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Frequency Doubling Technology Perimetry and Changes in Quality of Life of Glaucoma Patients: A Longitudinal Study.
Published Web Locationhttp://www.sciencedirect.com/science/article/pii/S0002939415001956
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PurposeTo evaluate the relationship between rates of change on frequency doubling technology (FDT) perimetry and longitudinal changes in quality of life (QoL) of glaucoma patients.
DesignProspective observational cohort study.
MethodsOne hundred fifty-two subjects (127 glaucoma and 25 healthy) were followed for an average of 3.2 ± 1.1 years. All subjects were evaluated with National Eye Institute Visual Function Questionnaire (NEI VFQ-25), FDT, and standard automated perimetry (SAP). Glaucoma patients had a median of 3 NEI VFQ-25, 8 FDT, and 8 SAP tests during follow-up. Mean sensitivities of the integrated binocular visual fields were estimated for FDT and SAP and used to calculate rates of change. A joint longitudinal multivariable mixed model was used to investigate the association between change in binocular mean sensitivities and change in NEI VFQ-25 Rasch-calibrated scores.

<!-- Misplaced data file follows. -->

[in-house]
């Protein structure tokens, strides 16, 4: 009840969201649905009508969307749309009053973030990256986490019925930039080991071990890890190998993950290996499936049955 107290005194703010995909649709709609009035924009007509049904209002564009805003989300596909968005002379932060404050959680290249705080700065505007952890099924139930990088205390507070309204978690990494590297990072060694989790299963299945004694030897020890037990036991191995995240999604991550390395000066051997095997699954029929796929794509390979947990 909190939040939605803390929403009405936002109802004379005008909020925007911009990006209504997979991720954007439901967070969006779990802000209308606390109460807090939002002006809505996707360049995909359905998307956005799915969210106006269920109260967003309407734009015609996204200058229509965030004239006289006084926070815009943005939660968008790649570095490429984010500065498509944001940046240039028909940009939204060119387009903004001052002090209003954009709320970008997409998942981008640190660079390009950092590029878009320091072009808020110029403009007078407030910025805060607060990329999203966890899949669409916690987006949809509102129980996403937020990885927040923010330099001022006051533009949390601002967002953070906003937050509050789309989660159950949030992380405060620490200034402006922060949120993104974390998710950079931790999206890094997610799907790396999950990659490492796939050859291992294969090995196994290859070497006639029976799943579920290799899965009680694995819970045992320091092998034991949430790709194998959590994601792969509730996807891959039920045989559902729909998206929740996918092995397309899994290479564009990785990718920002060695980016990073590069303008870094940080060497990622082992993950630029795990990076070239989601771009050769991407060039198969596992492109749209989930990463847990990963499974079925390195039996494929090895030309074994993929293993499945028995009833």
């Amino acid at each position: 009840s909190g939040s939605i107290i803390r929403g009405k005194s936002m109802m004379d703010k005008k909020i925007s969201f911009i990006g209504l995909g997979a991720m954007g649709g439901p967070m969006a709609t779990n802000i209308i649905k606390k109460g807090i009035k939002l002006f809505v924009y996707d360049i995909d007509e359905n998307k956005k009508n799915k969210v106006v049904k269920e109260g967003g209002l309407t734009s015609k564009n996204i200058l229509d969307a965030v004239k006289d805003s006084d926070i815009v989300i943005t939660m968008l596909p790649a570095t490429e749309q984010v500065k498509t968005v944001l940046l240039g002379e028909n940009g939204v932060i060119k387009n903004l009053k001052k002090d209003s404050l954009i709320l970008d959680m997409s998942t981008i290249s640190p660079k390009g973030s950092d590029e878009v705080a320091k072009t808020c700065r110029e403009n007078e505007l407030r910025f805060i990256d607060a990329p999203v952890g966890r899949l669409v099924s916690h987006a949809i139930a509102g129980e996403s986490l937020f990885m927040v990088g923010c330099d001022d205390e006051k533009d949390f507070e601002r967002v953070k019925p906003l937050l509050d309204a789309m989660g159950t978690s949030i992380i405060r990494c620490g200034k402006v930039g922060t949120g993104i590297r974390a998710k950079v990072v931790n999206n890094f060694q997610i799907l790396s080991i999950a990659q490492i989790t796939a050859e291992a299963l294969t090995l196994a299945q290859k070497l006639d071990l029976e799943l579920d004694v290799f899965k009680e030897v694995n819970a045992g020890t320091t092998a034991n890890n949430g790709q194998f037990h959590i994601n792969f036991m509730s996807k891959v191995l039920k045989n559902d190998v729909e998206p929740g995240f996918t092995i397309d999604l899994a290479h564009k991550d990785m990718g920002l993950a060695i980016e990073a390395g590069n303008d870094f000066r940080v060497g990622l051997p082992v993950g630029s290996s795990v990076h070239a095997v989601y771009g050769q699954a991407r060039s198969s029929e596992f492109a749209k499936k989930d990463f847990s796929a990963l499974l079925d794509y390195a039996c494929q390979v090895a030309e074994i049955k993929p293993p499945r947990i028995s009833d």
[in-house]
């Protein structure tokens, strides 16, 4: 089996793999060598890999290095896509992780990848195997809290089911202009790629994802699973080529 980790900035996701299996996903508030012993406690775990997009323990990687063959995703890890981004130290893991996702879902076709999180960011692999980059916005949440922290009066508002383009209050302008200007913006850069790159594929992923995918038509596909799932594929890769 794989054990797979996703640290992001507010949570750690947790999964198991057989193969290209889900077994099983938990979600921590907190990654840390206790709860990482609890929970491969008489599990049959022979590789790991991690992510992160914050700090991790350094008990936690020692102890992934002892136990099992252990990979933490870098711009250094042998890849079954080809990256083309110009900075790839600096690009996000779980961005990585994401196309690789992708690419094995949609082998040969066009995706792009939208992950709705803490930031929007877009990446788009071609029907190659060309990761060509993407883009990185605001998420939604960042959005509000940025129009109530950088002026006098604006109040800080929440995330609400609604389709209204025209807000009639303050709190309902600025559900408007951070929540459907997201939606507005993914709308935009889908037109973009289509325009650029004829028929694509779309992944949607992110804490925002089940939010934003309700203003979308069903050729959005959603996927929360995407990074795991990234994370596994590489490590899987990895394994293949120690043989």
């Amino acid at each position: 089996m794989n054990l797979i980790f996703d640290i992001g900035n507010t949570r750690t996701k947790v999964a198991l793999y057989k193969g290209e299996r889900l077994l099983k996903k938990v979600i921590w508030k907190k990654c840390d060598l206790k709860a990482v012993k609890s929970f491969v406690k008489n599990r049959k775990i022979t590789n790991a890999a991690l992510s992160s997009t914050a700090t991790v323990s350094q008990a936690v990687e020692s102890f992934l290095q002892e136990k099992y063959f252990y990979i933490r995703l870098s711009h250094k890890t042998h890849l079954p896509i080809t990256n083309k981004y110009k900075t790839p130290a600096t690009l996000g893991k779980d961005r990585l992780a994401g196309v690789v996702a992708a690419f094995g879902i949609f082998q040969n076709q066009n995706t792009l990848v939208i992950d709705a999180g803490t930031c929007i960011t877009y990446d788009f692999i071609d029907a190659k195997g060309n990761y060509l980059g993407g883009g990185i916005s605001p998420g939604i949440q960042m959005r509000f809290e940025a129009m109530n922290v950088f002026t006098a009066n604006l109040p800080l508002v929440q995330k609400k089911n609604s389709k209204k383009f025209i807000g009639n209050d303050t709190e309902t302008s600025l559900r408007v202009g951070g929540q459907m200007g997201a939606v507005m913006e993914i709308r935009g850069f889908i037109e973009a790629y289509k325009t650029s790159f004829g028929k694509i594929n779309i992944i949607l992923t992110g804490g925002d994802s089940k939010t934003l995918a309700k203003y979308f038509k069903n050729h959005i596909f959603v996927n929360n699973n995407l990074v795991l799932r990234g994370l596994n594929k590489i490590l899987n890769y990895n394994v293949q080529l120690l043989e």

ResultsThere was a statistically significant correlation between change in binocular mean sensitivity for FDT and change in NEI VFQ-25 scores during follow-up in the glaucoma group. In multivariable analysis with the confounding factors, each 1 dB/year change in binocular FDT mean sensitivity corresponded to a change of 0.8 units per year in the NEI VFQ-25 scores (P = .001). For binocular SAP mean sensitivity, each 1 dB/year change was associated with 2.4 units per year change in NEI VFQ-25 scores (P < .001). The multivariable model containing baseline and rate of change information from SAP had stronger ability to predict change in NEI VFQ-25 scores compared to the equivalent model for FDT (R(2) of 50% and 30%, respectively; P = .001).
ConclusionSAP performed significantly better than FDT in predicting change in NEI VFQ-25 scores in our population, suggesting that it may still be the preferable perimetric technique for predicting risk of disability from the disease.
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